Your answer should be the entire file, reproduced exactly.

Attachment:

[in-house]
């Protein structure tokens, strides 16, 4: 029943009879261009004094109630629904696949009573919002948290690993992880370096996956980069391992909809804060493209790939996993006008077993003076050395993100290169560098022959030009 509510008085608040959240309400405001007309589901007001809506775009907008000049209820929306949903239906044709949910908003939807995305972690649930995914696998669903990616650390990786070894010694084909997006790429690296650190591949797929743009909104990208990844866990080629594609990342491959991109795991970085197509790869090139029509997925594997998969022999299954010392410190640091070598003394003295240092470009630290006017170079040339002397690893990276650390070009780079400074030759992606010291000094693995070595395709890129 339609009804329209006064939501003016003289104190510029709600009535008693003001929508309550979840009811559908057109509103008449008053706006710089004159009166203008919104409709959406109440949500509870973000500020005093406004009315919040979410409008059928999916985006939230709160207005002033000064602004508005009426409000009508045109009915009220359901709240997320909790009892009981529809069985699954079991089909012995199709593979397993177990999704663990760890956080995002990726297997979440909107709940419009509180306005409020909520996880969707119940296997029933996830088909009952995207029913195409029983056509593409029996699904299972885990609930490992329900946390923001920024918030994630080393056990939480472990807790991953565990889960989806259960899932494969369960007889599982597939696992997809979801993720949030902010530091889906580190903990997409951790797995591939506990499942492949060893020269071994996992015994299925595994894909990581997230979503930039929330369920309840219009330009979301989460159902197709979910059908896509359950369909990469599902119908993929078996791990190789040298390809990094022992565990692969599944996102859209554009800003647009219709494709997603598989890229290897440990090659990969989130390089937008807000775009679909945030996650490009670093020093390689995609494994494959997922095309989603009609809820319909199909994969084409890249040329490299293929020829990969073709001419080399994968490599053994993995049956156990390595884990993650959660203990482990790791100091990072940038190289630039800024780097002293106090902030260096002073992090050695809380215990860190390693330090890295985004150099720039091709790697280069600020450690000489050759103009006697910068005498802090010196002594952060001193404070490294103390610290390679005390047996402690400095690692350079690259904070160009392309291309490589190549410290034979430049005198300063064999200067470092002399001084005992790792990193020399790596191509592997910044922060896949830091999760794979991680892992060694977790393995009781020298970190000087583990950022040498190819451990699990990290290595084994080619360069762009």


[in-house]
């Protein structure tokens, strides 16, 4: 029943009879261009004094109630629904696949009573919002948290690993992880370096996956980069391992909809804060493209790939996993006008077993003076050395993100290169560098022959030009 509510008085608040959240309400405001007309589901007001809506775009907008000049209820929306949903239906044709949910908003939807995305972690649930995914696998669903990616650390990786070894010694084909997006790429690296650190591949797929743009909104990208990844866990080629594609990342491959991109795991970085197509790869090139029509997925594997998969022999299954010392410190640091070598003394003295240092470009630290006017170079040339002397690893990276650390070009780079400074030759992606010291000094693995070595395709890129 339609009804329209006064939501003016003289104190510029709600009535008693003001929508309550979840009811559908057109509103008449008053706006710089004159009166203008919104409709959406109440949500509870973000500020005093406004009315919040979410409008059928999916985006939230709160207005002033000064602004508005009426409000009508045109009915009220359901709240997320909790009892009981529809069985699954079991089909012995199709593979397993177990999704663990760890956080995002990726297997979440909107709940419009509180306005409020909520996880969707119940296997029933996830088909009952995207029913195409029983056509593409029996699904299972885990609930490992329900946390923001920024918030994630080393056990939480472990807790991953565990889960989806259960899932494969369960007889599982597939696992997809979801993720949030902010530091889906580190903990997409951790797995591939506990499942492949060893020269071994996992015994299925595994894909990581997230979503930039929330369920309840219009330009979301989460159902197709979910059908896509359950369909990469599902119908993929078996791990190789040298390809990094022992565990692969599944996102859209554009800003647009219709494709997603598989890229290897440990090659990969989130390089937008807000775009679909945030996650490009670093020093390689995609494994494959997922095309989603009609809820319909199909994969084409890249040329490299293929020829990969073709001419080399994968490599053994993995049956156990390595884990993650959660203990482990790791100091990072940038190289630039800024780097002293106090902030260096002073992090050695809380215990860190390693330090890295985004150099720039091709790697280069600020450690000489050759103009006697910068005498802090010196002594952060001193404070490294103390610290390679005390047996402690400095690692350079690259904070160009392309291309490589190549410290034979430049005198300063064999200067470092002399001084005992790792990193020399790596191509592997910044922060896949830091999760794979991680892992060694977790393995009781020298970190000087583990950022040498190819451990699990990290290595084994080619360069762009």